“Further the individual web users complain that their interaction with the portal is clunky. “
“But as much as anything, lessons can, and should have been learned from how the first RTA portal was built.”
Lesson One: Are we sure that the current portal is working correctly?
Professor Fenn’s “Evaluating the low value Road Traffic Accident Process” report from July last year concluded the following;
Damages had gone down by 6%,
Costs had gone down by 4% and,
Settlement time had gone down 7%.
any extension to public liability…could result in only a minority settling within the process.
More importantly in his implications and recommendations, he stated the following;
That 50% of all claims exit, mainly at stage 1, and as such any extension to public liability where proof of liability is often an issue could result in only a minority settling within the process.
That, as he only had one year of data without a previous comparator, he was cautious about his comments on costs savings.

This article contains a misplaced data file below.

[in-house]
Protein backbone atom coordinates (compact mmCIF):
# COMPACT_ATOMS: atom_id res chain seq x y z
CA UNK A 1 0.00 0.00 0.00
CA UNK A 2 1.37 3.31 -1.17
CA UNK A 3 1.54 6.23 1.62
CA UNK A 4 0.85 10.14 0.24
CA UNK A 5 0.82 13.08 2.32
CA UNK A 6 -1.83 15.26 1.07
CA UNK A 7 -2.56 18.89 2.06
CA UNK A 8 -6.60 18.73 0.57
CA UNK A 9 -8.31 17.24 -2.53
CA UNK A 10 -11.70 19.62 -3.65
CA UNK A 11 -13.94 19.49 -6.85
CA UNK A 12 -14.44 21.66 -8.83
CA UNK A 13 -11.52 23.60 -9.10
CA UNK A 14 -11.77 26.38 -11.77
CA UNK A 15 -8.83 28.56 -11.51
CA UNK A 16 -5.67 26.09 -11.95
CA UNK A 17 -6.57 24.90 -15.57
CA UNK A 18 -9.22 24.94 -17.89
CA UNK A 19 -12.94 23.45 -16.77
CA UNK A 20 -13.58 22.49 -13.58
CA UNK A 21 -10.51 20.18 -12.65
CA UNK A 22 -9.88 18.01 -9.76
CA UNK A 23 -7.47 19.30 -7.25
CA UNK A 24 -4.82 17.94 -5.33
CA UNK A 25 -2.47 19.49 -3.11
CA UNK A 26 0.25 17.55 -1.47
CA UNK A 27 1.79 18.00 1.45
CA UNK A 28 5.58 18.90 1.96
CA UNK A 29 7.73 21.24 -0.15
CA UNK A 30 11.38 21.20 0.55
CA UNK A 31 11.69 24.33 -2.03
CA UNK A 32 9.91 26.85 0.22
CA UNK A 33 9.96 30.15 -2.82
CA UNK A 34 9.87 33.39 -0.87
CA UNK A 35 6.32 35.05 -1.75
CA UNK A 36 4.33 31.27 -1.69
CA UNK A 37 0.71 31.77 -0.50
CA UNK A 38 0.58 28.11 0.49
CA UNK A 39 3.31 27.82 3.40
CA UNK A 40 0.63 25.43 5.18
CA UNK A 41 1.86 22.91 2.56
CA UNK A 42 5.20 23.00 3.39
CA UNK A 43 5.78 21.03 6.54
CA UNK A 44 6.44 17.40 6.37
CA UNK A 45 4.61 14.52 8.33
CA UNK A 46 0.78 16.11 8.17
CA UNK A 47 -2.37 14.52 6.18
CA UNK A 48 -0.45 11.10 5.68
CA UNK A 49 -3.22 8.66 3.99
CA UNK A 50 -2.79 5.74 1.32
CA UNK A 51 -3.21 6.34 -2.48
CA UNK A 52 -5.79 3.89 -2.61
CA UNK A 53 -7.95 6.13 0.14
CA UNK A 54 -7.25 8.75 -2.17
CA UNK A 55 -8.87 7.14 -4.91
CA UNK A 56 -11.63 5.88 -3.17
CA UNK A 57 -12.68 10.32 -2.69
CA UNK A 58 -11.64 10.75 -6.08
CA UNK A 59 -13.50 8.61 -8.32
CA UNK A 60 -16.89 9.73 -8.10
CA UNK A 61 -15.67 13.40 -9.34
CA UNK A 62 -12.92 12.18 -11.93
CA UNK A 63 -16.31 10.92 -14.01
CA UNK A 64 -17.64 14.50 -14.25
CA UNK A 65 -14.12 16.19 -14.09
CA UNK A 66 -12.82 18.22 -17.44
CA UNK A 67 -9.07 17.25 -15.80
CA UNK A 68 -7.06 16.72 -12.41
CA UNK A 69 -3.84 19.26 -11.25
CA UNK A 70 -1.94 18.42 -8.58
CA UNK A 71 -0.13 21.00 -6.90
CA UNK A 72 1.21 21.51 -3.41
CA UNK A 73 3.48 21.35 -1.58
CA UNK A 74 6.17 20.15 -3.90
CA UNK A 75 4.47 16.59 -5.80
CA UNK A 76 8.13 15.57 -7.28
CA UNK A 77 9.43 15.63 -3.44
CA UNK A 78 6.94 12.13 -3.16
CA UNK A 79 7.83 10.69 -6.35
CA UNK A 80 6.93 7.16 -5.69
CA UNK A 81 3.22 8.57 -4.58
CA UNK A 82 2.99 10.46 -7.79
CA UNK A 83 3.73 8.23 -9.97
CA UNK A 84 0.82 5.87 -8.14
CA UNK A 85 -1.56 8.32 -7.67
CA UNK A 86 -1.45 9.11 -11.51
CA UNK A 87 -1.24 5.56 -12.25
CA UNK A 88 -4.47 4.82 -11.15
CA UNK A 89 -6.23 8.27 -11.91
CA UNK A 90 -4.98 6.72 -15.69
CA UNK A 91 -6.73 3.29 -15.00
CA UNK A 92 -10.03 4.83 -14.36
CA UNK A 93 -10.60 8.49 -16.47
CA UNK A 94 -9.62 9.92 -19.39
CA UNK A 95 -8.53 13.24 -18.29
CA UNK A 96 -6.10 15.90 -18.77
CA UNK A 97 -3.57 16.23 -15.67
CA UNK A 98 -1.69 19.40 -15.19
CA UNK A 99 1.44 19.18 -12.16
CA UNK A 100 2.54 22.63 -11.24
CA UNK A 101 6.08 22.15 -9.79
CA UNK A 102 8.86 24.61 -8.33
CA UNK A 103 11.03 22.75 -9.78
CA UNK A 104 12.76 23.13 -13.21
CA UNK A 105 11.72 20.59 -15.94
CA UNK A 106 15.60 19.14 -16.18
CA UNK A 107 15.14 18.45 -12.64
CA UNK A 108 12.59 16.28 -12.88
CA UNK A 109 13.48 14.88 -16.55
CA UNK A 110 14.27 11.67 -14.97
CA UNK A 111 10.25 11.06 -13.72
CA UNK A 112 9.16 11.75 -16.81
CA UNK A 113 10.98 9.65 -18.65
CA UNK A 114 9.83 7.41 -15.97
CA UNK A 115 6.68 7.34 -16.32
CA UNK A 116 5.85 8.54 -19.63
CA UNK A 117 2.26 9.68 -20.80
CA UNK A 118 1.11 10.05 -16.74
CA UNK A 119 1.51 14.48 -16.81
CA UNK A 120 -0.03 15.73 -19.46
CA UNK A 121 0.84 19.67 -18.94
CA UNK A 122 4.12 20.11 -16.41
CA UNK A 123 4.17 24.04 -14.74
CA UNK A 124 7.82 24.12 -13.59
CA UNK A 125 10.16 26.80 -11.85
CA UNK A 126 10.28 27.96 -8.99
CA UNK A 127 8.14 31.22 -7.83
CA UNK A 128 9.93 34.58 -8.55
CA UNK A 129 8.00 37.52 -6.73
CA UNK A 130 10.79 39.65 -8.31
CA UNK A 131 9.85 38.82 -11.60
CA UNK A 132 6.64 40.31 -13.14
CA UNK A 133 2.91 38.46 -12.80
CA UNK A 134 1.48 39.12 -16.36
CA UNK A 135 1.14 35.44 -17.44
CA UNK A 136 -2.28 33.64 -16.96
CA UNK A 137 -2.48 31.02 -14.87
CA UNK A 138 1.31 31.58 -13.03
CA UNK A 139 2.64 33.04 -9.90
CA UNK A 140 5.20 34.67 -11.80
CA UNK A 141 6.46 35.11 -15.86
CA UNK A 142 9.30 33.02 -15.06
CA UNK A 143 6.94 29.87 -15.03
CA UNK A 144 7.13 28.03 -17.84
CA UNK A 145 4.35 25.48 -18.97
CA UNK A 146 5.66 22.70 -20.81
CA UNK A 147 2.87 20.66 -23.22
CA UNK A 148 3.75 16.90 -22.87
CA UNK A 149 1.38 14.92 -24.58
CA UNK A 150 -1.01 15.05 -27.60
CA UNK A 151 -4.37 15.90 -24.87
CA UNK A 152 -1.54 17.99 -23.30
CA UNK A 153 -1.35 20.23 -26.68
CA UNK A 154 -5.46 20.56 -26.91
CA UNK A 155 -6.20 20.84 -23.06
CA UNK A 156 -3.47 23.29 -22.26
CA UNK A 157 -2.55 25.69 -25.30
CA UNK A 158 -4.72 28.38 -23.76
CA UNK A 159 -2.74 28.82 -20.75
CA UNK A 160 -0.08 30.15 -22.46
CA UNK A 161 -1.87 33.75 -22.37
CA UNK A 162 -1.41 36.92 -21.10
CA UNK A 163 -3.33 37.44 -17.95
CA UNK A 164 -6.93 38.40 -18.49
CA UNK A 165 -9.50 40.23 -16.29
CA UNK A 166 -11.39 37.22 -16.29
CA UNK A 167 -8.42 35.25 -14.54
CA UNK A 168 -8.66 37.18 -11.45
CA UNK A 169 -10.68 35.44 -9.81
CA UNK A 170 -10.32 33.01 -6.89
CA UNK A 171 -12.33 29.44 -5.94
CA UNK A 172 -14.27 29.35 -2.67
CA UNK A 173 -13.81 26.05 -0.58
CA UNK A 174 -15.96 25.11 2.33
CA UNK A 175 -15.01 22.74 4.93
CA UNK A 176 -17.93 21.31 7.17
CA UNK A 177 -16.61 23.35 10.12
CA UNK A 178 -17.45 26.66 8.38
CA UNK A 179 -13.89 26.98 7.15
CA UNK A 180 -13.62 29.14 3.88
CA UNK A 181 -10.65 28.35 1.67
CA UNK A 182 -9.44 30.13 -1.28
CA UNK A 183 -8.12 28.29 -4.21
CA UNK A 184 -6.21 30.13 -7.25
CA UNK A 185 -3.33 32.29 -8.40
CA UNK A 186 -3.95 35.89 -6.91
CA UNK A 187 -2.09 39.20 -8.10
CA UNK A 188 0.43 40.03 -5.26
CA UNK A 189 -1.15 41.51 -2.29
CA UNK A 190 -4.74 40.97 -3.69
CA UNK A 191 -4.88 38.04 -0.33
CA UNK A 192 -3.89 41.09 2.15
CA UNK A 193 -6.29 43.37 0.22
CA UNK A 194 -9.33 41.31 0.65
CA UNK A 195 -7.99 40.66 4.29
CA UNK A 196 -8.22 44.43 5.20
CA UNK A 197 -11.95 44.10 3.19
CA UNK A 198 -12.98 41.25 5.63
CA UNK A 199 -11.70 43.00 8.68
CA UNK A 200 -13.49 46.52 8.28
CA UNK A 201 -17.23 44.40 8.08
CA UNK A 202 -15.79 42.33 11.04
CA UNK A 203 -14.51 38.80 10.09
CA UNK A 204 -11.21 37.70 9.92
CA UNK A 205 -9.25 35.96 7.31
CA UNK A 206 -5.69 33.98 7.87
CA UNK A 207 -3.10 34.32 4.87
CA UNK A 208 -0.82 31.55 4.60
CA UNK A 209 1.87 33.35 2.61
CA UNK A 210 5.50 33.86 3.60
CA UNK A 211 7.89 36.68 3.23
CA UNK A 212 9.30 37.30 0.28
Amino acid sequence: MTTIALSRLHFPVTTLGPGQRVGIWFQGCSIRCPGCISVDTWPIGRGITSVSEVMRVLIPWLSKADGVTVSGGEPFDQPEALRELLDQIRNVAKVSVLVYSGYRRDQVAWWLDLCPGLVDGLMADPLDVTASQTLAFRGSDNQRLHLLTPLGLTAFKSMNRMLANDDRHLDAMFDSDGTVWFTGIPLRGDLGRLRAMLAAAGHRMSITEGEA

That the Reduction in damages was not part of the intended consequences of the RTA process, and may be due to the lack of a ratchet on the RTA fixed costs. He recommended that any extension should consider the dilution that one fee had on solicitors.
That the electronic portal had reduced settlement times which could be down to better administration and communication.
That the RTA process and FRCS should be looked at together, that there should be an integrated system for fixed costs in all RTA and that the fees should be monitored regularly. Further, the fees should be arrived at by reference to what is reasonable and efficient. Once you have done this for the RTA portal, then consider extension of the portal and portal fees.